Beating the Debug Delivery Rush using Packaged Metrics

 Carter HamiltonThe author, Hamilton Carter is a current Senior Technical Leader for Verification at Cadence. Mr Carter has been awarded 14 patents that address efficient sequencers for verification simulators, MESI cache coherency verification, and component based re-usable verification systems. He has also worked on verification of the K5, K6 and K7 processors and their chipsets at AMD. He managed the first functional verificatiion team at Cirrus Logic as well as over 20 commercial chips and EDA projects. Hamilton is also co-author of the forthcoming book: Metric Driven Design Verification: An Engineer's and Executive's Guide to First Pass Success


Has your project team been really good this holiday season?  Give them the gift of efficient debug using packaged metrics and metric driven processes.


Engineers who perform functional debug of a logic design usually engage in a process similar to that shown in Figure 1.


Figure 1
 Figure  1 - Debug Flow

The verification engineer first categorizes and investigates detected failures to determine which failing testcases are best suited to rapid debug.  They then re-run the testcase with debug information turned on to gather more information about the failure.  After getting a better level of detail, the engineer studies the failure in earnest to determine if it is an actual design failure, or a failure of the surrounding verification environment.  If an actual design failure is found, then the testcase is passed along with appropriate debug information to the design engineer.

And amazingly, this seemingly simple handoff is where a couple of hours of engineering time can be lost. Usually there’s some confusion as to which version of the source code the testcase was run on.  Then, there may be confusion about how environment variables were set for the simulator and the testbench.  What was the LD_LIBRARY_PATH value?  Where did we store the pre-built library files for this testbench?  All of this information can change from engineer to engineer.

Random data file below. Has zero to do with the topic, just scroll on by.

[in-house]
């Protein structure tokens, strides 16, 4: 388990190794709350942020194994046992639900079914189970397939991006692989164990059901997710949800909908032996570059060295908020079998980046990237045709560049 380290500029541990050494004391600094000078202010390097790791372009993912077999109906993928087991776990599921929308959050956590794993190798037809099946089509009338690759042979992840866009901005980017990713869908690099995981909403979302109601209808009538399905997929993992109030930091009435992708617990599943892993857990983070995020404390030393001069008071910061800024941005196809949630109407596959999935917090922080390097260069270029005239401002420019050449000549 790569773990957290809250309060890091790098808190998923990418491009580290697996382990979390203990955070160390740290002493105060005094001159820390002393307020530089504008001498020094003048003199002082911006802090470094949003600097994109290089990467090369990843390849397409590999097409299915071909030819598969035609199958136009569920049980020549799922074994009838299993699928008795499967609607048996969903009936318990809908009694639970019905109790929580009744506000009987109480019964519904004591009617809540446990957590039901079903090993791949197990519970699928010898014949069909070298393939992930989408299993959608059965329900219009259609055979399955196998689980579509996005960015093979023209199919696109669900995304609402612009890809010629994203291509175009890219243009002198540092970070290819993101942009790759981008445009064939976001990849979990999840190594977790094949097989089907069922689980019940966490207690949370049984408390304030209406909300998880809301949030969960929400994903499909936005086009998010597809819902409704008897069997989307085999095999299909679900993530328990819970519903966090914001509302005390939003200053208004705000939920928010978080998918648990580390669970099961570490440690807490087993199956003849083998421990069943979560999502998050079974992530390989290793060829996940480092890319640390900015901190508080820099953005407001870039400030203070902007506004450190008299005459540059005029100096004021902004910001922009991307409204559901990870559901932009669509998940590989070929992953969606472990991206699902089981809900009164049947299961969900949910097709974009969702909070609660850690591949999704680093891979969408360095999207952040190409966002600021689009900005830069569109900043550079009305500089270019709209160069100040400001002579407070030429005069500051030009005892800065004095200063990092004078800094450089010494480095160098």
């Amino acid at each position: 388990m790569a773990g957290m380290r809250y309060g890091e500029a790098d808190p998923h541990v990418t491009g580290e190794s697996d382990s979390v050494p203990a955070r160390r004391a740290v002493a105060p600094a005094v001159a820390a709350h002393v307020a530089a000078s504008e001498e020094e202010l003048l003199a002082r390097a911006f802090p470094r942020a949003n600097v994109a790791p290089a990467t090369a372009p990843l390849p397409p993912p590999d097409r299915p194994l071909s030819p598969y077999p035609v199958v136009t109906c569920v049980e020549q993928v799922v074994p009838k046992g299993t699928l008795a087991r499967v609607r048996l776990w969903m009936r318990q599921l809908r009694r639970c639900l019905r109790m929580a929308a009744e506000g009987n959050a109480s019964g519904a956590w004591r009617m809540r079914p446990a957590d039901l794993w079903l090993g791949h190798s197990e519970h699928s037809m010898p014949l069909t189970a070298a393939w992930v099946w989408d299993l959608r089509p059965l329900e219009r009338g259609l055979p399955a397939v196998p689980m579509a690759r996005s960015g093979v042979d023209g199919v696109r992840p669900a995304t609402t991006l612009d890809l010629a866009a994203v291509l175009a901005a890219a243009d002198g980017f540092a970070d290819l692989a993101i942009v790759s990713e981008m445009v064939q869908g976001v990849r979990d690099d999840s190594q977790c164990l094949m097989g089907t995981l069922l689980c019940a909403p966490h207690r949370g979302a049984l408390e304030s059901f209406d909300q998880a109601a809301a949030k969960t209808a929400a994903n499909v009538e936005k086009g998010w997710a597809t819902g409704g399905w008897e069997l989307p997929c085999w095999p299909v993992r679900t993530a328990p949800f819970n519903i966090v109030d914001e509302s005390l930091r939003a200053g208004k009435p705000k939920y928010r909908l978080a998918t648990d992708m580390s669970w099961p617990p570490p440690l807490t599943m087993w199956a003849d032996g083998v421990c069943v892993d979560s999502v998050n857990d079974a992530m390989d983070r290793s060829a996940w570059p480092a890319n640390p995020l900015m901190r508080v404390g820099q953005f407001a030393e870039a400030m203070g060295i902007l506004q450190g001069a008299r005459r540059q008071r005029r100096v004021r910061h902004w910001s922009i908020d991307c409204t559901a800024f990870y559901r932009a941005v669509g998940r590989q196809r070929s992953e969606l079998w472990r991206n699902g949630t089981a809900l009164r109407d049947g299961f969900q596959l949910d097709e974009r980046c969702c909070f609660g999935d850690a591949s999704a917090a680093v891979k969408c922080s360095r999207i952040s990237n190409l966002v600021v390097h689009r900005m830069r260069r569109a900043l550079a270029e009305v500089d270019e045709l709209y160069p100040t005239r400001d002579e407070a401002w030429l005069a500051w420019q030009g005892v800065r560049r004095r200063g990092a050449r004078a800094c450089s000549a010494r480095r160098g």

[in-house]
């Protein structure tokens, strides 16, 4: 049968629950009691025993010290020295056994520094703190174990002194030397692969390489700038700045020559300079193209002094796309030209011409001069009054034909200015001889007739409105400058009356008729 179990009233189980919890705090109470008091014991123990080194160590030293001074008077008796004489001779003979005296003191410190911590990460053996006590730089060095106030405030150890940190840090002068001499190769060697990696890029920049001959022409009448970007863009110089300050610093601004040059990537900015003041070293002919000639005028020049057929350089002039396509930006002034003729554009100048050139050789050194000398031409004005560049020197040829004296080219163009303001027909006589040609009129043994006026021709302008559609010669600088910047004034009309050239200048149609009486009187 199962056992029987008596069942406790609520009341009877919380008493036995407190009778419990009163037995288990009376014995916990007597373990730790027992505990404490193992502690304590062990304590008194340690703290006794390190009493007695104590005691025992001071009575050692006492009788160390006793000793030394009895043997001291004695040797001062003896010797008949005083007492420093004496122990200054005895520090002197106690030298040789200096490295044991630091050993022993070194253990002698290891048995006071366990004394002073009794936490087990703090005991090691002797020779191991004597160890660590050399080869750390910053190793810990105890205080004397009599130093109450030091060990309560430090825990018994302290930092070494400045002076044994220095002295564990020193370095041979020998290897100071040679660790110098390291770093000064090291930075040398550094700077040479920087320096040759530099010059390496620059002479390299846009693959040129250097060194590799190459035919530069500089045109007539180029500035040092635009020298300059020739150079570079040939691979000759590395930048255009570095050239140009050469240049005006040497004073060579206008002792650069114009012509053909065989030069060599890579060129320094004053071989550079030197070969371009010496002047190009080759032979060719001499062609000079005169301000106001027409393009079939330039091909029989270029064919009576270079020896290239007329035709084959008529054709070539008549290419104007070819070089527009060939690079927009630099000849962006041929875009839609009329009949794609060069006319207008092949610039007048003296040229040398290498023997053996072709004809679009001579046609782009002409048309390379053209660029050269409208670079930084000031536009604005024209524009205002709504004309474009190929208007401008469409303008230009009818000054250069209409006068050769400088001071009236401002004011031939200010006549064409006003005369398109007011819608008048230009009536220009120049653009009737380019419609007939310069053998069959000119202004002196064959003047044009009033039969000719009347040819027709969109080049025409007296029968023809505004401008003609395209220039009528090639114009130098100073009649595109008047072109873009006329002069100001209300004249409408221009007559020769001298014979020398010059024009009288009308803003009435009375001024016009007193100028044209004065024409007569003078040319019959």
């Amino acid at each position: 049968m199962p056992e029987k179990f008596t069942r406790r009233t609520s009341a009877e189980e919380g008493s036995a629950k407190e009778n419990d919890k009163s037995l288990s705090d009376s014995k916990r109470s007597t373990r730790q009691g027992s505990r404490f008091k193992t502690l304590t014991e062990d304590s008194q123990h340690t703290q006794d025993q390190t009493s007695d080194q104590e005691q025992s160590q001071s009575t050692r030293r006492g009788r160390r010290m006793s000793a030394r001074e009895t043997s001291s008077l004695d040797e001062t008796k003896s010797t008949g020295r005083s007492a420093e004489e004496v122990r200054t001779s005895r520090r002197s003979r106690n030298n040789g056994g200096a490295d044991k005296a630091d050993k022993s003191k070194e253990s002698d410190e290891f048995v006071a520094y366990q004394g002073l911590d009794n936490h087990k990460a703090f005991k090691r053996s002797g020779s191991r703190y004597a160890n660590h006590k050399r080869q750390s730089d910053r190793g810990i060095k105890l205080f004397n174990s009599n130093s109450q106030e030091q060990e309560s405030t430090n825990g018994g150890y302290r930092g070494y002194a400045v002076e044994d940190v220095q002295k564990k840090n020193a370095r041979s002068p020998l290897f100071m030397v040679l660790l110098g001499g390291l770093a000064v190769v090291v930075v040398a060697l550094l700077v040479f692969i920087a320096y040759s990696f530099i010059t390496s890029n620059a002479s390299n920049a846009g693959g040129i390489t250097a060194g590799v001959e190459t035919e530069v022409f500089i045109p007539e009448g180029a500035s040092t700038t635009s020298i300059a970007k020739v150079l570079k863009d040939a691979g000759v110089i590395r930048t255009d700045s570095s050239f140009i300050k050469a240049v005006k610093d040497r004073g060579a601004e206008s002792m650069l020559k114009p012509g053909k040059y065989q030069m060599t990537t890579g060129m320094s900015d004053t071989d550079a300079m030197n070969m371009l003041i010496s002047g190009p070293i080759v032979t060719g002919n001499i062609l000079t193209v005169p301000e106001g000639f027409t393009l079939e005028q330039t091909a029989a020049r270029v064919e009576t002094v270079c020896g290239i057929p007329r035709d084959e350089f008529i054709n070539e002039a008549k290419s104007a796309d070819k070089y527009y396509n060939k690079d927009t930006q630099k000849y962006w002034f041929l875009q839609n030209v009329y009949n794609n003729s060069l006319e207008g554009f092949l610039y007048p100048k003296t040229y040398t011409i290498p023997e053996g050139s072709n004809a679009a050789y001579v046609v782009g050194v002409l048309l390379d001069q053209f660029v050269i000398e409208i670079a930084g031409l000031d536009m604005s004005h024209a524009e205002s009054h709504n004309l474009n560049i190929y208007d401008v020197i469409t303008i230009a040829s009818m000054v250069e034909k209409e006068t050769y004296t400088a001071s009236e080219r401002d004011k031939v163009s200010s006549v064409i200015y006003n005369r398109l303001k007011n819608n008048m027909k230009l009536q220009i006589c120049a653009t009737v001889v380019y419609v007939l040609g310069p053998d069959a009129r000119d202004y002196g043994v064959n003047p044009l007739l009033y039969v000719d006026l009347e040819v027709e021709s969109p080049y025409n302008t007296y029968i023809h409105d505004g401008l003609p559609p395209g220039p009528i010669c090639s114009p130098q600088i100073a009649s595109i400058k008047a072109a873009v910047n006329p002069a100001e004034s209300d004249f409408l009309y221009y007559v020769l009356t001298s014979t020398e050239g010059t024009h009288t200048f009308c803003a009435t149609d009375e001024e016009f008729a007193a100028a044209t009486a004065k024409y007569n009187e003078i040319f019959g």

All of these pieces of information also happen to be metrics.  Today, these gems of information are stored in disparate places. Some are stored as cultural knowledge, or as part of what Jung called the ‘group mind’, others are scattered across the landscape.




But when part of the group goes out for lunch, or you’re not as in-tune with the culture as you could be, debug can grind to a halt.

By loading these gems into a deliverable package of process metrics, we guarantee that the knowledge will always be available.  If we go one step further and control our processes with this metric package, the handoff becomes completely automated.   Using verification process automation tools such as Enterprise Manager from Cadence Design, we can do exactly that by metric-enabling our processes today.

Gift box



First, we plan for the process.  We need to determine what metrics our process will consume and what metrics it will produce.   For our purposes we’re interested in the metrics that the process will consume.  What metrics does our simulation engine need to successfully complete its job?  A partial list of these metrics follows:

  • Settings of environment variables that effect the simulation process including:

    o       Various path variables

    o       Tool specific environment variables

  • Tool command line arguments

  • Tool version

  • Paths to the tools that are used.  Not only the simulator, but the memory modeler, the verification tool, etc...

  • Revision control information.  The release tag for the design and for the verification environment

    There may be several other metrics depending on your specific verification tool and environment setup.  We use these metrics as shown in the figure below.


    Figure 4


    Figure 2 - Metric Enabling a Pricess

    The planned metrics are first encapsulated into a package that can be read by our VPA tool.  The VPA tool in turn uses these metrics to drive our simulator, passing the correct command line arguments and setting the appropriate environment variables.  As the simulation runs, the VPA tool creates a copy of our original metric package and adds output metrics that are specific to this simulation run such as cycle count and simulation start time.

    This newly created metrics package is used to automate the handoff.  Using this package and a VPA tool, the design engineer can run the identical simulation on their workstation, the first time, every time.  They also have all the other simulation specific information from the original run at their fingertips, no more searching the hallways for the verification engineer.

    This article has discussed a technique called process cloning that is enabled by new metric driven verification process automation tools, (VPA tools), such as Enterprise Manager from Cadence Design.  This technique allows entire processes to be cloned and passed from engineer to engineer without the usual time-consuming miscommunications that plague work flow hand-offs.  It’s only one of a number of new techniques that are enabled by metric driven technologies.  Do you have a new metric driven technique?  I’d love to hear about it.  Send an e-mail to Email Contact








    Review Article
    • Great article, down to earth, a nice gift for the holidays! December 15, 2006
      Reviewed by 'John Cooley'
      I am usually never positive. But for this one, I have to say --- Hamilton, you rock!

        20 of 22 found this review helpful.
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